Ed Stafford, author of the bestselling Walking the Amazon, speaks about his unprecedented 9,600-kilometre-long journey
Britain’s Ed Stafford began exploring in 2002 after completing his army service. A former British army captain, he worked in the UN mission in Afghanistan and participated in the BBC’s environmental project “Lost Land of the Jaguar”. In April 2008, feeling strong and self-assured, Stafford undertook something no-one had ever done or even contemplated before: he set out to walk the length of the Amazon River, the grandest river of the world. Experienced people told him he was crazy, and no-one wanted to join him on the expedition, because foolhardy daredevils typically die in the jungle. They warned him of the danger of contracting diseases in places where no-one would be able to help him and said he would face the fury of indigenous Indians and drug cartels. But the 34-year-old had experience serving in the military and training in the jungles of Central America and Borneo and was a stubborn sort. It took him almost two-and-a-half years to cover 9,600 km from the origin of the Amazon River at the foot of the Andes in Peru to its mouth on the coast of the Atlantic. He produced a documentary about the trip in cooperation with Discovery Channel and later published a book, Walking the Amazon, which immediately shot to the top of the adventure reading list. It is planned to be translated into many languages, but Ukrainians will be the first nation to enjoy it after the British – the Kyiv-based Tempora Publishers recently put out a Ukrainian translation.
In an exclusive interview for The Ukrainian Week Stafford admits that he would most likely not have survived if he had remained stubborn and conceited. The big river cut him down to size and showed what is truly important to a person and what can be done without.
U.W.: Would you say that you have already reached the main thing in your life after crossing Amazonia and writing a book about it? Can you now just collect the royalties and enjoy normal life?
I was lucky to be in the right situation. I was sufficiently experienced and mature enough to undertake the expedition and at the same time young enough and free of family commitments. I was not married and did not have children. It was simply wonderful to go back home, receive positive reviews of the trip, write a book and produce a documentary together with the Discovery Channel. I found myself in a privileged situation when I was able to do everything I wanted.
But it doesn’t mean the end of the journey for me. I'm only 36 and don’t want to spend the rest of my life talking about how I walked the Amazon. It would be a sign of failure. However, a number of opportunities have opened up for me. I’ve really tested the limit of what I can do. It would simply be a miserable thing to stop now. It would mean stagnation for the rest of my years. So this is not the end. But I have to admit that about eight months after the expedition, after writing the book and giving lectures on the topic in London, I had to think: What do I do now? What’s next? Do I spend the rest of my life entertaining people with my stories? Then I went away and locked myself up in a small house in France to think about what I want to do in life.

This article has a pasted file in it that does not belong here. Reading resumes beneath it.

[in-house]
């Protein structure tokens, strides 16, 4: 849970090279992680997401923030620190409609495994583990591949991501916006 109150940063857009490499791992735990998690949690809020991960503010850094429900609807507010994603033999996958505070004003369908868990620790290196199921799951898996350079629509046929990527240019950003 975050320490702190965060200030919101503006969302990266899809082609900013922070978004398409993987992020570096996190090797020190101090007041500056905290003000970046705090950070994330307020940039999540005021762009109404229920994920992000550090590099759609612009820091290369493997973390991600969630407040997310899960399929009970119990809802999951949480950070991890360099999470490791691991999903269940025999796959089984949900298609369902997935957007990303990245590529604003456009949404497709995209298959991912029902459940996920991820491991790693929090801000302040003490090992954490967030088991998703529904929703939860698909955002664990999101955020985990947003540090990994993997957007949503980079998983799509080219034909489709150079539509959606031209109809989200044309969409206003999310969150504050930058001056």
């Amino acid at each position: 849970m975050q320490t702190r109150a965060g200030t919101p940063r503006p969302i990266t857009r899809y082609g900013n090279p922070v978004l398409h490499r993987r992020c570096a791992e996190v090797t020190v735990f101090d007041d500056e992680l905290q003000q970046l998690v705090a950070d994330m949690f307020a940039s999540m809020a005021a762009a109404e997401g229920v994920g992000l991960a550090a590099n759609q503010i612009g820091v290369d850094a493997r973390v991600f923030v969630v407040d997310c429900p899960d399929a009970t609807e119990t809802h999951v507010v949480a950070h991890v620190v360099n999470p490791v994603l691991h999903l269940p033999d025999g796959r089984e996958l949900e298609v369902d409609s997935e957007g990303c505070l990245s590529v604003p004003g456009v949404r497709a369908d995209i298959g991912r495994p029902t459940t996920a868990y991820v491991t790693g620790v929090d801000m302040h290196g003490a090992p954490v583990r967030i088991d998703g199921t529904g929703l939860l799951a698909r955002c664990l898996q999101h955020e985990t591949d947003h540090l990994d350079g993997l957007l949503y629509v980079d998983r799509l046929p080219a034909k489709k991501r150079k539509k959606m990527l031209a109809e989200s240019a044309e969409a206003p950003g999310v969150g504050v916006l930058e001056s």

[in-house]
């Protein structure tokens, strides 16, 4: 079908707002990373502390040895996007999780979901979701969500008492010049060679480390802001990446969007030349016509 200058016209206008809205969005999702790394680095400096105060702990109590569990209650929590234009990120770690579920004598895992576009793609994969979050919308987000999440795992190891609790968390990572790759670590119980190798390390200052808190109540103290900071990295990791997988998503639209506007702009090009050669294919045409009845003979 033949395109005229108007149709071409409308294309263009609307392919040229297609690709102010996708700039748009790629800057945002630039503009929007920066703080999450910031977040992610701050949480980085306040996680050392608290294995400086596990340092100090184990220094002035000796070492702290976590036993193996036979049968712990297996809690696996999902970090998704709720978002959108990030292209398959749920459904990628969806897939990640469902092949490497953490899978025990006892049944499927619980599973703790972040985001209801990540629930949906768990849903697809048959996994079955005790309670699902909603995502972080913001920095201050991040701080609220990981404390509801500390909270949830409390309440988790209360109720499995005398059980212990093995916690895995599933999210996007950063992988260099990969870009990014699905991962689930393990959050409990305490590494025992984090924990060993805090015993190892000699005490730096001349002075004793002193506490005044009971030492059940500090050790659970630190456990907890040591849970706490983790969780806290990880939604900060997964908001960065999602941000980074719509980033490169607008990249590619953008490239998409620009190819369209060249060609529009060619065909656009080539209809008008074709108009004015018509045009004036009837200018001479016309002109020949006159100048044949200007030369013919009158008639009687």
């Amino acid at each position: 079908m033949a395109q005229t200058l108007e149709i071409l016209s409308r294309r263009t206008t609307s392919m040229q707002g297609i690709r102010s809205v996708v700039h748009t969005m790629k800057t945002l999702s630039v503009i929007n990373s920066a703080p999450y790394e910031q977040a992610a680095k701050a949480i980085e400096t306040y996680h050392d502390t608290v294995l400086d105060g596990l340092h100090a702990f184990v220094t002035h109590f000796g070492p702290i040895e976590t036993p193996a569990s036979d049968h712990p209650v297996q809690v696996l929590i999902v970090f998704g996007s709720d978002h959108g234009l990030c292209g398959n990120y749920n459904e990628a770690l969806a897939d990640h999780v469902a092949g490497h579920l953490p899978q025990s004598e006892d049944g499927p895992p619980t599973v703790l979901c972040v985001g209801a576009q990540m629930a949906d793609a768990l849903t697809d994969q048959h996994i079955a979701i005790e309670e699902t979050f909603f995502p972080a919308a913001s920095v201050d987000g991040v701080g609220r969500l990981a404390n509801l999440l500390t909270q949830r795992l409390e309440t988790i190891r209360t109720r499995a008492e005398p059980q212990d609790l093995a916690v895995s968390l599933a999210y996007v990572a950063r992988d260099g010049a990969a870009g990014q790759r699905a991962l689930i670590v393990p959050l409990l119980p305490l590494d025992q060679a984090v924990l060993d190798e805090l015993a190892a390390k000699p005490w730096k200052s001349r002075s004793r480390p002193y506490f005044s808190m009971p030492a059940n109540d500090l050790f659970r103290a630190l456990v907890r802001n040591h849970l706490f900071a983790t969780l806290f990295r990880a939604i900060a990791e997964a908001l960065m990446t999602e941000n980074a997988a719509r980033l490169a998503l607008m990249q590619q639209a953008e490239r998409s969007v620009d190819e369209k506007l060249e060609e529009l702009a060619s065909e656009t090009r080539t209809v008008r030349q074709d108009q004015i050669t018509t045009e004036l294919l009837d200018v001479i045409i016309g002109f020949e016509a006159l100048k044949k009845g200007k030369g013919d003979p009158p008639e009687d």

U.W.: Continue traveling around the world?
Frankly, after I returned, I decided that I wanted to have a family. It may not sound very cool, but I was under great pressure to make up my mind about the next expedition. The question was whether it would be even more difficult and more dangerous. I constantly thought about it, but I must admit that deep in my heart I lacked family and children.
U.W.: Will it be as easy to settle down and enjoy family life as you dream?
Oh, don't get me wrong. I'm not going to search for a job in a bank or something tomorrow. I am now negotiating with the Discovery Channel. We plan to work on adventure and entertainment TV programmes. It will be something real and not made specially for television – programmes with real stories and tests. I am thrilled by it. But I have to admit that I would like to balance this with family life and home. I would say that anyone who has spent two-and-a-half years alone in the jungle will realise how important family is. I can live my life trying to please the audience or amaze other travellers with even more dangerous expeditions, but this kind of life will in fact be very lonesome.
U.W.: Amazonia did take you more than two years. It wasn't easy and, as can be seen from the documentary, cost even some suffering. Was the expedition worth doing at all?
The documentary does not show even a fraction of what it was in reality. I did not produce the programme itself, even though I of course provided the footage. The film was produced by a person who was not on the expedition. I would say that the result is rather imperfect. The screen does not in the least show the mental state into which I sank. Yes, all anticipated threats are mentioned there: poisonous snakes, anacondas, jaguars and even aboriginal tribes. But that was not the biggest problem for me in my trip along the Amazon. The most difficult thing was no doubt keeping a sound mind and maintaining a positive attitude and trying to enjoy the journey.